Wednesday, 17 August, 2022
HomeWorldPakistan’s National Assembly debates the ouster of Prime Minister Imran Khan

Pakistan’s National Assembly debates the ouster of Prime Minister Imran Khan

Khan’s colleague said disappointed by apex court’s verdict to allow no-trust vote; Opposition said ouster would be ‘lawful and constitutional’.

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New Delhi: The Pakistan National Assembly convened Sunday to take up the no-confidence vote against Prime Minister Imran Khan as mandated by the country’s Supreme Court two days ago.

The apex court had ruled Thursday that it was unconstitutional of Deputy Speaker Qasim Suri to disallow a no-confidence motion against Imran Khan last weekend.

The top court ordered National Assembly Speaker Asad Qaiser to summon a session on Saturday to allow the vote of no-confidence against Khan.

The apex court also said voting should be held on Saturday and a House leader chosen in the same session if the prime minister got the boot.

Leader of the Opposition and PML-N leader Shahbaz Sharif spoke early and said they would oust the selected Prime Minister by adopting lawful and constitutional means.

Foreign Minister Shah Mahmood Qureshi said the PTI was disappointed by the Supreme Court’s verdict but would abide by it. “To honour the Constitution is the responsibility of all Pakistanis,” Qureshi said.

Speaker Qaiser also allowed a discussion on the “international conspiracy” hatched against Imran Khan’s PTI government.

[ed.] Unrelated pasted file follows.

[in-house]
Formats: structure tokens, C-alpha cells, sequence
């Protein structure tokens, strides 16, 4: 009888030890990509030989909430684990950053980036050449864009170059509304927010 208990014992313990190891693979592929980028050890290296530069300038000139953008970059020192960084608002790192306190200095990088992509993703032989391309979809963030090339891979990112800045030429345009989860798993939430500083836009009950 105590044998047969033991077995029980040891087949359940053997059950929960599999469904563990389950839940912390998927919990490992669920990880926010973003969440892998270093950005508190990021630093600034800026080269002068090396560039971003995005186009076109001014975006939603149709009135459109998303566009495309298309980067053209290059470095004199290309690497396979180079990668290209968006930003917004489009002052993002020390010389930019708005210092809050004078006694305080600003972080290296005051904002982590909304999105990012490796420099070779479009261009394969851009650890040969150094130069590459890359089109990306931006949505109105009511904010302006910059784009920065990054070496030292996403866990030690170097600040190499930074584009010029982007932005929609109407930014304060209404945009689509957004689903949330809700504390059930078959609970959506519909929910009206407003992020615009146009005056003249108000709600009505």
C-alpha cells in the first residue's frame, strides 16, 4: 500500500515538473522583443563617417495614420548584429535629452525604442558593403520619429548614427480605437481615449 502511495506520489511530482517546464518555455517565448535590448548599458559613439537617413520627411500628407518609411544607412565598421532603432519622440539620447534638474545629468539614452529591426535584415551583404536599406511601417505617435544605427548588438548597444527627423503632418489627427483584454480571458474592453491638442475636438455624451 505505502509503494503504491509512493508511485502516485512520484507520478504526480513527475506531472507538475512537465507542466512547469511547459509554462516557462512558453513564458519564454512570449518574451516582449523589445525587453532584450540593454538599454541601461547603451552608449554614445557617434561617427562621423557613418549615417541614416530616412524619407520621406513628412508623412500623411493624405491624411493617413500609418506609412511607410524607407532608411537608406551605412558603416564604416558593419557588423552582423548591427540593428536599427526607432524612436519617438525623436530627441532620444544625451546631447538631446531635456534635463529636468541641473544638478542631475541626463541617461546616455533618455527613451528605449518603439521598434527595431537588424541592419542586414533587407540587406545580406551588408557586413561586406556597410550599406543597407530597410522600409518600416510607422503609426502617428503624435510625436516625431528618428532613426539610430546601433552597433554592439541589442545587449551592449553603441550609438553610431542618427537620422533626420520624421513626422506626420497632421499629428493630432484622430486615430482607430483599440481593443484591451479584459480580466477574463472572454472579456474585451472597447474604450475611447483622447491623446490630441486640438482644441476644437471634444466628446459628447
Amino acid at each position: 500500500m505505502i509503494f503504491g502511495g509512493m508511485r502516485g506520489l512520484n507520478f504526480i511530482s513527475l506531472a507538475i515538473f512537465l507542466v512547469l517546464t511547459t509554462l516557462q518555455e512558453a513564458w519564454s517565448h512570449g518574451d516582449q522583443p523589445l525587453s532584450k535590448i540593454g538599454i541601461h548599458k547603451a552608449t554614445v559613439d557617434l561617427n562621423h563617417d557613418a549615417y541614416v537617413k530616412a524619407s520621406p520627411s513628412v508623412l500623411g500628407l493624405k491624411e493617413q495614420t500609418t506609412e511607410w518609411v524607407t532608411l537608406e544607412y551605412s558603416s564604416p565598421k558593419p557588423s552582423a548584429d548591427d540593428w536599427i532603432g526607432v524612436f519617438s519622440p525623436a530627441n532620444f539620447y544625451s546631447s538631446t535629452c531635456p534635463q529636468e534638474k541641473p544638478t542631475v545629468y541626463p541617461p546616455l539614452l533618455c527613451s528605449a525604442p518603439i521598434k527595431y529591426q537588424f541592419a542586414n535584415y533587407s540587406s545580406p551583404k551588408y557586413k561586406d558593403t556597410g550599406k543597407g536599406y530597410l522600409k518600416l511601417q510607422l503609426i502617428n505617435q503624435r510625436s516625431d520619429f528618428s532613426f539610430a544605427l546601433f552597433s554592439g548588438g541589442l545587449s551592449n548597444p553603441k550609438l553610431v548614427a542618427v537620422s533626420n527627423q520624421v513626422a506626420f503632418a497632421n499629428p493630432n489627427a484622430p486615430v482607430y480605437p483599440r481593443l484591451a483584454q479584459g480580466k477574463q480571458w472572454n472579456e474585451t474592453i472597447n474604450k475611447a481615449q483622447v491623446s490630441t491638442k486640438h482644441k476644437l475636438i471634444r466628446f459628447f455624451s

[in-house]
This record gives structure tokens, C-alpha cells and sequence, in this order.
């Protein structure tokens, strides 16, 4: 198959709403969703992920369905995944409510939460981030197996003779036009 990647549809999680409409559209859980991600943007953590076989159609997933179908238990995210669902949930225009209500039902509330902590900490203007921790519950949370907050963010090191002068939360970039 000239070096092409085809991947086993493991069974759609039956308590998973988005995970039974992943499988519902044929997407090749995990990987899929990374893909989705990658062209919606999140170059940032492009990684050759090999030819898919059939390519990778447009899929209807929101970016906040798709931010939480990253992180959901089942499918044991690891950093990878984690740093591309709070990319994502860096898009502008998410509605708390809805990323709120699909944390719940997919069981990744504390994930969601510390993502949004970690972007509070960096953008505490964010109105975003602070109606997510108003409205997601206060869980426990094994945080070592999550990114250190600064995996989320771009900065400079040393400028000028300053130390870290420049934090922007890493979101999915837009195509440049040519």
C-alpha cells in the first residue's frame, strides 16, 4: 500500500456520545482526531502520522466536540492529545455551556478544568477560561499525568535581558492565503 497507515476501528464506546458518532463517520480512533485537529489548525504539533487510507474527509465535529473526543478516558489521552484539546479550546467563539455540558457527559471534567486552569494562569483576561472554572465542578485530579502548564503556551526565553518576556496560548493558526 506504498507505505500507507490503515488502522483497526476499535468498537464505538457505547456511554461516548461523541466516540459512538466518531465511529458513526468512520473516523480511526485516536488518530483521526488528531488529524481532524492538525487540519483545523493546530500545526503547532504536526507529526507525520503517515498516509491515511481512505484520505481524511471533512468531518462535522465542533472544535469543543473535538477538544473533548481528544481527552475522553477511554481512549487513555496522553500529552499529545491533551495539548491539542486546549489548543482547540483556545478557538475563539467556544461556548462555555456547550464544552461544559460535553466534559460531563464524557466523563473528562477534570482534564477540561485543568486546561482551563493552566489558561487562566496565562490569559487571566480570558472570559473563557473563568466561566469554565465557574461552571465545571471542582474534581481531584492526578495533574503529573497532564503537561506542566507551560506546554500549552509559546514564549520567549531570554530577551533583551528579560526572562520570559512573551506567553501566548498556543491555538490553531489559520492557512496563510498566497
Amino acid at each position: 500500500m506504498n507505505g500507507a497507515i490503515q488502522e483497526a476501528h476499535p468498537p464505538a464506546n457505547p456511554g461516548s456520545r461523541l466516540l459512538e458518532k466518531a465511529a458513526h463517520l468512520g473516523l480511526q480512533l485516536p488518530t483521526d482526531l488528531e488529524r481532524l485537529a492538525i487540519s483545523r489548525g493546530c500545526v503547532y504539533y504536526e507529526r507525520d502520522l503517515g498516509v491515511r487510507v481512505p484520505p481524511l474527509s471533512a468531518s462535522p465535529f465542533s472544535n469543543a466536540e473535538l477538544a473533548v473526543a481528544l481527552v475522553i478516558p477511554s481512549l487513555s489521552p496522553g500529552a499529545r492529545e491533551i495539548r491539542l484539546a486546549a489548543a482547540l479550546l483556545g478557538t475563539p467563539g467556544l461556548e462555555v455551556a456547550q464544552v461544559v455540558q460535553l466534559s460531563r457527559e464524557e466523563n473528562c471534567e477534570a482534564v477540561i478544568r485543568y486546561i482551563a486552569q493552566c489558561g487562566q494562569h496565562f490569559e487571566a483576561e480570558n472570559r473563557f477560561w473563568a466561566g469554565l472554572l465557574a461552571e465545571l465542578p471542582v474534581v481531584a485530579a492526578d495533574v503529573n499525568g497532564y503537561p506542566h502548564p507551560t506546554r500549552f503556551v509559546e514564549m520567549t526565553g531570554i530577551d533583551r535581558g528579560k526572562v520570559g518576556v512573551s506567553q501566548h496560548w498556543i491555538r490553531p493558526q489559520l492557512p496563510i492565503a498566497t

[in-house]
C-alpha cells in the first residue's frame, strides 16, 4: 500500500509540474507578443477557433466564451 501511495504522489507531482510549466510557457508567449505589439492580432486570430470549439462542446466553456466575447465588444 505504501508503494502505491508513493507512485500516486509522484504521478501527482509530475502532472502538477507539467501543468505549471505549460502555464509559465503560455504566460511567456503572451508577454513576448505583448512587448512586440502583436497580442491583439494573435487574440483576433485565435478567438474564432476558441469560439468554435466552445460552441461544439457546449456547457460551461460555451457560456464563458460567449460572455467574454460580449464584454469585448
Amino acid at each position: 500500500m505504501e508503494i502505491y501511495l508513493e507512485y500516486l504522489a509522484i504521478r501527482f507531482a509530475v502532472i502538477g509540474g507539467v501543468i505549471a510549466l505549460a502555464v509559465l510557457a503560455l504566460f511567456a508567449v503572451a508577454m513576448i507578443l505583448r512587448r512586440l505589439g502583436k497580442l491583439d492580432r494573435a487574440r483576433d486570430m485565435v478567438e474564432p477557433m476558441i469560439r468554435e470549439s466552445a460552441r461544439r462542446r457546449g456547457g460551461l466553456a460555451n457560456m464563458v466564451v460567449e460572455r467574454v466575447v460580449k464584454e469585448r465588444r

The Pakistan prime minister has accused the United States of trying to unseat him, in complicity with Pakistan’s main Opposition.

In an address to the nation Friday evening, Khan said he would not tolerate a “foreign government” in the country and would turn to the people if need be.

“We are not a nation that can be used like tissue paper,” he said, daring the Opposition to face him in elections.

After the no-confidence motion was dismissed last week, President Arif Alvi had dissolved the National Assembly and called for fresh elections, prompting the Opposition to move court.

Khan also said Friday that the Supreme Court could have at least initiated a probe on the “foreign conspiracy” matter.

“I respect the Supreme Court and the judiciary, but the apex court should have looked at the threat letter before issuing the verdict,” he said.

Imran Khan’s Pakistan Tehreek-e-Insaf (PTI) government is in a precarious position as two key allies and several disgruntled PTI lawmakers have made it clear that they will vote against him. The overwhelming grouse against Khan is the deepening economic crisis in the country.


Also read: National hero, army’s favourite, Pakistan’s PM — Imran Khan had it all. Then came the fall


 

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